Part two of our NBA Finals Preview brings us to a match-up that may not be the most important, but is certainly one of the most intriguing. The shooting guards for each team are both willing to chuck the ball at will, and certainly capable of getting hot at any moment. We could simply say it’s a matter of which two-guard gets hot at which time, but we promised you analysis… or something like it.
There are players in this league who think they are better than they are. Mario Chalmers, Brandon Jennings, Jordan Crawford, Austin Rivers, all come to mind. J.R. Smith is one of those guys that I have on that list one week, and then I’m not so sure the next. At the very least we can agree that the guy can flat out shoot. There are nights when the guy goes cold, I’ll concede that, but when the ball leaves J.R. Smith’s hands, I wouldn’t worry if I were a Cavs fan.
As a basketball fan, I always enjoy Smith’s energy on the court. Whether or not he makes a bad decision, or whether or not he is shooting cold, the guy plays hard. He wants to win, he cares about his teammates, and will do he needs to do when called upon to do it.
The trouble with J.R., which as always been the trouble with J.R., is that those poor choices come more often than the average player. Earlier this postseason he was suspended the first two games of the Chicago series after throwing a fist at the head of Boston’s Jae Crowder. In the 2013 playoffs, J.R. was suspended Game 4 for elbowing Boston’s Jason Terry in face. When he was a member of the Denver Nuggets, he was suspended 10 games for his involvement in a brawl with his future team, the New York Knicks. This doesn’t include his trouble off the basketball court. That being said, he’s never been to the NBA Finals, he has a real leader in LeBron James, and they aren’t playing a team named the Knicks or Celtics, so maybe there’s nothing to worry about.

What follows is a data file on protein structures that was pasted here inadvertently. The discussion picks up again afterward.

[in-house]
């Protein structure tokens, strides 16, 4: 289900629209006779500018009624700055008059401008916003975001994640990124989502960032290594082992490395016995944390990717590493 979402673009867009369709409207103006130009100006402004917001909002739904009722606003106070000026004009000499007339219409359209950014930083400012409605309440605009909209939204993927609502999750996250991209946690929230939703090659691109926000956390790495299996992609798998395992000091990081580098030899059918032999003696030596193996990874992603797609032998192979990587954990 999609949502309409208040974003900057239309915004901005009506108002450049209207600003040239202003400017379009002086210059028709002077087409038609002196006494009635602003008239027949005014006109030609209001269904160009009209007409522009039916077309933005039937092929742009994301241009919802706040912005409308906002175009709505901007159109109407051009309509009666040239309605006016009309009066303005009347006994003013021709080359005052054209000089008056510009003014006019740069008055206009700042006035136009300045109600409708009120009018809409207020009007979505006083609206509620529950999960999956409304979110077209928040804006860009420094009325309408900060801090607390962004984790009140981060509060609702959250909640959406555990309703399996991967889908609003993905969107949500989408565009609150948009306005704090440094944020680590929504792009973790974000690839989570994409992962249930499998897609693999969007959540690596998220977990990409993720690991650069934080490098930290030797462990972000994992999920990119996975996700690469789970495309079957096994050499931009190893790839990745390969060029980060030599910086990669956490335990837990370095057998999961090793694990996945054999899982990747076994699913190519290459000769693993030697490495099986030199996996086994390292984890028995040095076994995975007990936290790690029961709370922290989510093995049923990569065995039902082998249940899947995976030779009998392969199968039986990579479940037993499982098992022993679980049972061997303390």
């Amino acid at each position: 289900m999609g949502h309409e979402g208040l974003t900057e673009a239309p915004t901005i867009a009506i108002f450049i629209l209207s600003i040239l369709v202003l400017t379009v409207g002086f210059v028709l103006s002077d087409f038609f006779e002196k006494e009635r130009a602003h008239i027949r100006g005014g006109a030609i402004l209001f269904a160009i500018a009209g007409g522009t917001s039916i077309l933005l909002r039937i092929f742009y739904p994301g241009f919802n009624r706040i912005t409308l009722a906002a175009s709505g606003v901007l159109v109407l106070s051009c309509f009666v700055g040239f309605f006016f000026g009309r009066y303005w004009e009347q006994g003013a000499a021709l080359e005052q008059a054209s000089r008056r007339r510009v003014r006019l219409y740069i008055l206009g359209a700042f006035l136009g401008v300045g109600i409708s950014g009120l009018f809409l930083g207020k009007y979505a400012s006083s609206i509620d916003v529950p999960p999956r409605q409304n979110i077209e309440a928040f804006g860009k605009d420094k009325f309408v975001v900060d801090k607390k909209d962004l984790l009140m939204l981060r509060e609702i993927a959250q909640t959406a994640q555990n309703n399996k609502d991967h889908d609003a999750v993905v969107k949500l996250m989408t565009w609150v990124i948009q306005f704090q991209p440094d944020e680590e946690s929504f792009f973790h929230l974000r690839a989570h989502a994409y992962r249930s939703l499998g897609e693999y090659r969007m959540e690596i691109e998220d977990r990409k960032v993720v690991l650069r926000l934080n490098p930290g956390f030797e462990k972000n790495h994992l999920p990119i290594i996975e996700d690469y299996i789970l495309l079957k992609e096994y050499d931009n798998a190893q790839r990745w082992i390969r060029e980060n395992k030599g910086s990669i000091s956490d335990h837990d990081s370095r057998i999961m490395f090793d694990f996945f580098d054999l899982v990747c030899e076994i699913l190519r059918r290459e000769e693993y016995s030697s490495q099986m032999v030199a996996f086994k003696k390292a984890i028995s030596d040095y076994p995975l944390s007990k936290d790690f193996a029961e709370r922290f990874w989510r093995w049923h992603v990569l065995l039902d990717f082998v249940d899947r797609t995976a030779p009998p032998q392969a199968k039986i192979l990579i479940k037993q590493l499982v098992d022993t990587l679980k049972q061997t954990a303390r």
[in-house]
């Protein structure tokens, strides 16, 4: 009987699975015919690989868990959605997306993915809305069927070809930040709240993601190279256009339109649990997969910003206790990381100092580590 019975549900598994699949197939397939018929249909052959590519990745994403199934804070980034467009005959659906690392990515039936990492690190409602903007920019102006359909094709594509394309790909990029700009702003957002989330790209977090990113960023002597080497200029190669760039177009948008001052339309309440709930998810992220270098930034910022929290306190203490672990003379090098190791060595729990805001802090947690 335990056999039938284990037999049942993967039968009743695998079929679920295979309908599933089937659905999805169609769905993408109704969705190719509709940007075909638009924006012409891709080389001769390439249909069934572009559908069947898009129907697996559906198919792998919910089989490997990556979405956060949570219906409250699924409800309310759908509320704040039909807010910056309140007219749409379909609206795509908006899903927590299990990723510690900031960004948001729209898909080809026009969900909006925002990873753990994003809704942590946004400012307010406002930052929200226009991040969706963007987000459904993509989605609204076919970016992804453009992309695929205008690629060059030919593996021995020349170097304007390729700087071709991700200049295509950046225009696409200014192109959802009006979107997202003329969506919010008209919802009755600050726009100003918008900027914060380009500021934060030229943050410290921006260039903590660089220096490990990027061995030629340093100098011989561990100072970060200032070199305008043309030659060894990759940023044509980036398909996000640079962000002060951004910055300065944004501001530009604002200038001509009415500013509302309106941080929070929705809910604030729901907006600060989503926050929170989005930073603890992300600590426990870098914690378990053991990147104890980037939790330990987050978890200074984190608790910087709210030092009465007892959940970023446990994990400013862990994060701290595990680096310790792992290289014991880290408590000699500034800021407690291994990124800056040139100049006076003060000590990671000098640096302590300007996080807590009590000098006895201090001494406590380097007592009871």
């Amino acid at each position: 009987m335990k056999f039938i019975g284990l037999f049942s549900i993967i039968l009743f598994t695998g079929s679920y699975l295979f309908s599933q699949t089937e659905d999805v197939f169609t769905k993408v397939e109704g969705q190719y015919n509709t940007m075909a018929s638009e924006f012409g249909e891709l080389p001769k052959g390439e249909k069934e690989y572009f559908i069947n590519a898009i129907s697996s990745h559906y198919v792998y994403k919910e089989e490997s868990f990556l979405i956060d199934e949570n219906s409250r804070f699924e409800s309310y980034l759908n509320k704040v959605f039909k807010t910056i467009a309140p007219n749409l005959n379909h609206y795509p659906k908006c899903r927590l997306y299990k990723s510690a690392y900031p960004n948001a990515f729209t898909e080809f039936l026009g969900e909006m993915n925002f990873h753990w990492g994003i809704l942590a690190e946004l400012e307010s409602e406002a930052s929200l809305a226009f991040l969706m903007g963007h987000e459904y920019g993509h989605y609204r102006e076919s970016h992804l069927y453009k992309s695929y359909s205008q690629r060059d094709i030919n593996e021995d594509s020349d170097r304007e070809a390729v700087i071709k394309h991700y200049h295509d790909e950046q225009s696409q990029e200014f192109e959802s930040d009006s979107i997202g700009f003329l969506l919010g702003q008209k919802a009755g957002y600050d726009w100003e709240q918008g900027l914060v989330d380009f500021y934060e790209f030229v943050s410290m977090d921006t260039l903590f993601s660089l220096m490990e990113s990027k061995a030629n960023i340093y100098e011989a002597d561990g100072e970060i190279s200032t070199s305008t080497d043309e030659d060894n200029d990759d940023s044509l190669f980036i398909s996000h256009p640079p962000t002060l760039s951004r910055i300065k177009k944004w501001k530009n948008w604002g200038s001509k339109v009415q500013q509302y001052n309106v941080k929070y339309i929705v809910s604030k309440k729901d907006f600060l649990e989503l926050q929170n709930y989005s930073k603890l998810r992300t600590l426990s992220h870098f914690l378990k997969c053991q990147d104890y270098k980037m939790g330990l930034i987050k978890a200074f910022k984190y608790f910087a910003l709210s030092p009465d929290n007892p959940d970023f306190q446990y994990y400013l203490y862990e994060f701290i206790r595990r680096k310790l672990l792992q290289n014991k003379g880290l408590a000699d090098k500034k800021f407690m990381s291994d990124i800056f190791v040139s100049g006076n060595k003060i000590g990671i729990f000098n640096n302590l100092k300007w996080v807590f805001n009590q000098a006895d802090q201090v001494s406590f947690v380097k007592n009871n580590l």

I’ll be most curious to see the kind of decisions J.R. makes when it counts. Down three with plenty of time, does he dribble up the court and shoot a transition three? Or does he give the ball to Kyrie or LeBron and let the play develop? If Draymond happens to put a hard foul on him, will he retaliate? Or will cooler heads prevail in the big moment? I guess we’ll just have to wait for Thursday to find out.
Earlier this season, Klay Thompson scored 37 points in a single quarter (!!!) to set an NBA record. In that quarter he hit all thirteen of his shots, including nine from behind the arc, another record for a single quarter. There’s a reason they call them the splash brothers and a reason the Warriors had an elite offense this season.
Steph won the MVP but it was Klay’s (as well as the rest of the team’s) contributions that led the Warriors to 67 wins and the number one seed in a loaded western conference. What I like about Klay’s game so much is that he doesn’t play the Ray Allen or Kyle Korver catch-and-shoot role. We’ve seen him move well without the ball, cut down the baseline, and drive to the rim with authority. He has the size and length to shoot over a smaller two-guard as well as defend well on the perimeter, and like his Cavalier counterpart, when he gets hot, he gets really hot.